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thejenn 31st July 2006 02:07 PM

New Article - SEO Strategy for a Struggling Site on a Limited Budget
Authored by: Ross Dunn

Full Text:

A Snippet:

Over the years we have answered many a phone call where a prospective client is frustrated with the poor performance of their website(s). Check out this sample conversation of what a business and client might go through in deciding what direction to take a small business SEO project.

A.N.Onym 31st July 2006 09:58 PM

Sorry, Ross, this sounds like an ad.

Is there a SEO strategy for a site to advance in terms of traffic apart from contacting you? Sure, there is a whole list of what you check, but hey, you could have dwelled more on this, since this is an article, not a promo.

It is amazing how such an article sneaks into SEG. Anyone moderating? I'd like to get one like this myself ;)

Just in case someone is reading this, here is what you can do when you are on a budget:
- define the list of your most important keywords (research a thesaurus yourself, talk to your customers, check out competitors)
- go to or and enter those keywords into the search queries.
- get as many 3-5 keyword phrases with your major jeywords as you can (you can do that with the free trial versions, but if you want to do it fast, you can pay around $30-50 a month)
- have the data in separate files
- filter the list for keyword phrases with the same keywords in each file
- find the phrases that are the most relevant to your business, but which are not competitive (high traffic) - the key component here
- find the keyphrases that are found in both files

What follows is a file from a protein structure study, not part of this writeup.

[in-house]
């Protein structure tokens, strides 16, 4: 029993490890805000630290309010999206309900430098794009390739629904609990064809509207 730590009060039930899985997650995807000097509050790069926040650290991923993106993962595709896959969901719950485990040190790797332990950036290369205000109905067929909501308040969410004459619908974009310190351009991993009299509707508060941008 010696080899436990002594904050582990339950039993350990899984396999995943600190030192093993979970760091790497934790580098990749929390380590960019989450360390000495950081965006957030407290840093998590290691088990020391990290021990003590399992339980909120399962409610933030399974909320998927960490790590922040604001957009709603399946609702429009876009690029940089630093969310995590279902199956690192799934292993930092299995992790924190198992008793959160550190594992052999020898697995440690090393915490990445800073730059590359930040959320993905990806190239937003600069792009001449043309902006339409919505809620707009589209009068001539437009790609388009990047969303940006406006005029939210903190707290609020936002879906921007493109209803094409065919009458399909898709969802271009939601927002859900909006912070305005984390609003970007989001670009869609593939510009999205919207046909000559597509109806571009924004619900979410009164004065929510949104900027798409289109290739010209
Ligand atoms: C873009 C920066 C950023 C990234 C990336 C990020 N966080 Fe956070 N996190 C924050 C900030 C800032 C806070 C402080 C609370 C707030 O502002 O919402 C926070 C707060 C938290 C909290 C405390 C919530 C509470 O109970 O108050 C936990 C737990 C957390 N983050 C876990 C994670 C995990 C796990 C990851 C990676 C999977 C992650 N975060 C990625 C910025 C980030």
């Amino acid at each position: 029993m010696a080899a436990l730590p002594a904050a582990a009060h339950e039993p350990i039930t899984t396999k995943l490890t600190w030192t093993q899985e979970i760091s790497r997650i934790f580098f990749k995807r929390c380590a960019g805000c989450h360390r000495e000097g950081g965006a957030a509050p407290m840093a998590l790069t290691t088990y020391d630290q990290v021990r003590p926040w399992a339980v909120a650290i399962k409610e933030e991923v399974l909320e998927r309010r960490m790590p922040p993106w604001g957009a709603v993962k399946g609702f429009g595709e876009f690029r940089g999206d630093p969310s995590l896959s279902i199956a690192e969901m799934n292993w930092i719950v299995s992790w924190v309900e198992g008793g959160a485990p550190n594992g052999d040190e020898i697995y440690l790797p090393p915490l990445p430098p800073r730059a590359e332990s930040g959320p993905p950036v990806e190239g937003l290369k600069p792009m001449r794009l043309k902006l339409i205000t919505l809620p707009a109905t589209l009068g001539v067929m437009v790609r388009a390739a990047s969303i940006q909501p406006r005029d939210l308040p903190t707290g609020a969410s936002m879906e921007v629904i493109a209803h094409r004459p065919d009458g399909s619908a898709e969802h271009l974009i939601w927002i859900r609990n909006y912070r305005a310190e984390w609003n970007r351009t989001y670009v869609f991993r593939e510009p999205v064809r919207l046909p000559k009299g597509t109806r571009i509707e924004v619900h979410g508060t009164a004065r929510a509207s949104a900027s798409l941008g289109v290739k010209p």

- write content, aimed to help your visitors, based on the less competitive phrases that can be found in both files
- write content, based on other, less competitive phrases

You may as well adjust your existing website copy to include the less competitive phrases as well - just make sure the text is readable (written for the humans, not the search engines).

The above technique only costs your time and under $50 (optionally) if you are lazy or impatient.

TheIntroducer 1st August 2006 08:46 AM

I'm still a newbie to the world of SEO, but find it full of scoundrels and vagabonds - there's a lot of money being paid for old rope.

I haven't even got a smidgen of God's page rank yet, I'm trying the natural approach to see how far I can get. If I want to write what I believe to be and interesting article then I do - if it hasn't got enough words in to tickle googlegods ear drums - then so be it.

As a matter of interest though - what importance do you put on the content and quality of articles published on the various submission boards that have a link to your site?

Take it steady and have a good day

A.N.Onym 1st August 2006 09:29 AM

Technically, the better your articles are, the more respected magazine publishes them, the better.

Initially, you'll need to do your keyword research, research the article topic to be able to use what your potential customers use and to place a couple of external links in the article as well. Of course, you need to express an objective, informative opinion about your topic as well.

As for places where to place your articles, you'd rather place them in front of your target audience. Usually, it is in the relevant industry online journals. But they apply some article guidelines or already have inhouse experts or consultants for that, so you'll need to either keep working on your article quality or seek more journals. Ideally, you'll be having a column in your industry newspaper or journal. When online, this can be replaced by a blog.

As for placing your articles in directories, here is a good thread about this.

Though some articles can place links to your site (which is good), they may not send you any traffic (which is bad). In fact, most article directories try hard to make it impossible for people to leave their site via author bios (even if they do place active links there). So my take on free article directories is to use them for low quality link building purposes (along with free non-reciprocal directories).

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